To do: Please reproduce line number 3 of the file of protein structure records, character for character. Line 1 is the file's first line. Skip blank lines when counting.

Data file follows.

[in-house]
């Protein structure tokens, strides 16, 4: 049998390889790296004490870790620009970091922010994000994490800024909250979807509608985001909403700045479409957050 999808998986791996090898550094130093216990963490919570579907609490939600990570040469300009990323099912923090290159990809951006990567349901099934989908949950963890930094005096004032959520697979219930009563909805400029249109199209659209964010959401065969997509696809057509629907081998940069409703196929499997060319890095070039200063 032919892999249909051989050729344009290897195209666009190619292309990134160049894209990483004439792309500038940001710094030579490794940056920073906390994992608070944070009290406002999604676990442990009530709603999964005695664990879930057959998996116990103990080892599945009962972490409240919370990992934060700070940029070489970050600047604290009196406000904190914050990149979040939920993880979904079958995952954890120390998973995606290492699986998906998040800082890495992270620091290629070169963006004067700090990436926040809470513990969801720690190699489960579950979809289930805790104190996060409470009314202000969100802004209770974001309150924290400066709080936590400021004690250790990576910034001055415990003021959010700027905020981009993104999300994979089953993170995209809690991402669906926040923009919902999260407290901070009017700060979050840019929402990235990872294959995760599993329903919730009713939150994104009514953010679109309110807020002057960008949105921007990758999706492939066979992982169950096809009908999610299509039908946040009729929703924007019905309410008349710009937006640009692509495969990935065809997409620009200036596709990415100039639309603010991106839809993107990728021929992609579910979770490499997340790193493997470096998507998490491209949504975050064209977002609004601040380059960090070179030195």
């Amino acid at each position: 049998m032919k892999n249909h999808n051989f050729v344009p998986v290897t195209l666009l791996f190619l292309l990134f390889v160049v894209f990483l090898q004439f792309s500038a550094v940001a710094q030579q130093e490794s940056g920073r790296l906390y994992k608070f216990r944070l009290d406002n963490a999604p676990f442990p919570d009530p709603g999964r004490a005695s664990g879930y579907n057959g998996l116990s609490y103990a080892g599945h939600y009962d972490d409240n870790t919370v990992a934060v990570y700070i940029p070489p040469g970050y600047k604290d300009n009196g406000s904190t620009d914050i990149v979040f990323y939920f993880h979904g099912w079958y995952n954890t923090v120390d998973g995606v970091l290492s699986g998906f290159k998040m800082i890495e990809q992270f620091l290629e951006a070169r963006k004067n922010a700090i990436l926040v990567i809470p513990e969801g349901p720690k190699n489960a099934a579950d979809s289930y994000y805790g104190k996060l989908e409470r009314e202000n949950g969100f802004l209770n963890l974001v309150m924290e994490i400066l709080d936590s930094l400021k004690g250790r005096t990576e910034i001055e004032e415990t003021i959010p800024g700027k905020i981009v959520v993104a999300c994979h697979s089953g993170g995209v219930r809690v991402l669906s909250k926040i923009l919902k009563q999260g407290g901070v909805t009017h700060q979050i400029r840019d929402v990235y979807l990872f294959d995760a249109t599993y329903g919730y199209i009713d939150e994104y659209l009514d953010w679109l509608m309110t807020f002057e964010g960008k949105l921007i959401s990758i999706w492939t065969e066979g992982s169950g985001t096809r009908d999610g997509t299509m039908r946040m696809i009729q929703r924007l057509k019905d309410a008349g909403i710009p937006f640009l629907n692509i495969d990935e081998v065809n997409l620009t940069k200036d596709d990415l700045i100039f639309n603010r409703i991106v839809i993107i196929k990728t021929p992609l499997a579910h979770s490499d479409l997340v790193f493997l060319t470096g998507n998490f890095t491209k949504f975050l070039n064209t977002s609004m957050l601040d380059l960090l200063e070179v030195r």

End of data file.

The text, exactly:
């Amino acid at each position: 049998m032919k892999n249909h999808n051989f050729v344009p998986v290897t195209l666009l791996f190619l292309l990134f390889v160049v894209f990483l090898q004439f792309s500038a550094v940001a710094q030579q130093e490794s940056g920073r790296l906390y994992k608070f216990r944070l009290d406002n963490a999604p676990f442990p919570d009530p709603g999964r004490a005695s664990g879930y579907n057959g998996l116990s609490y103990a080892g599945h939600y009962d972490d409240n870790t919370v990992a934060v990570y700070i940029p070489p040469g970050y600047k604290d300009n009196g406000s904190t620009d914050i990149v979040f990323y939920f993880h979904g099912w079958y995952n954890t923090v120390d998973g995606v970091l290492s699986g998906f290159k998040m800082i890495e990809q992270f620091l290629e951006a070169r963006k004067n922010a700090i990436l926040v990567i809470p513990e969801g349901p720690k190699n489960a099934a579950d979809s289930y994000y805790g104190k996060l989908e409470r009314e202000n949950g969100f802004l209770n963890l974001v309150m924290e994490i400066l709080d936590s930094l400021k004690g250790r005096t990576e910034i001055e004032e415990t003021i959010p800024g700027k905020i981009v959520v993104a999300c994979h697979s089953g993170g995209v219930r809690v991402l669906s909250k926040i923009l919902k009563q999260g407290g901070v909805t009017h700060q979050i400029r840019d929402v990235y979807l990872f294959d995760a249109t599993y329903g919730y199209i009713d939150e994104y659209l009514d953010w679109l509608m309110t807020f002057e964010g960008k949105l921007i959401s990758i999706w492939t065969e066979g992982s169950g985001t096809r009908d999610g997509t299509m039908r946040m696809i009729q929703r924007l057509k019905d309410a008349g909403i710009p937006f640009l629907n692509i495969d990935e081998v065809n997409l620009t940069k200036d596709d990415l700045i100039f639309n603010r409703i991106v839809i993107i196929k990728t021929p992609l499997a579910h979770s490499d479409l997340v790193f493997l060319t470096g998507n998490f890095t491209k949504f975050l070039n064209t977002s609004m957050l601040d380059l960090l200063e070179v030195r």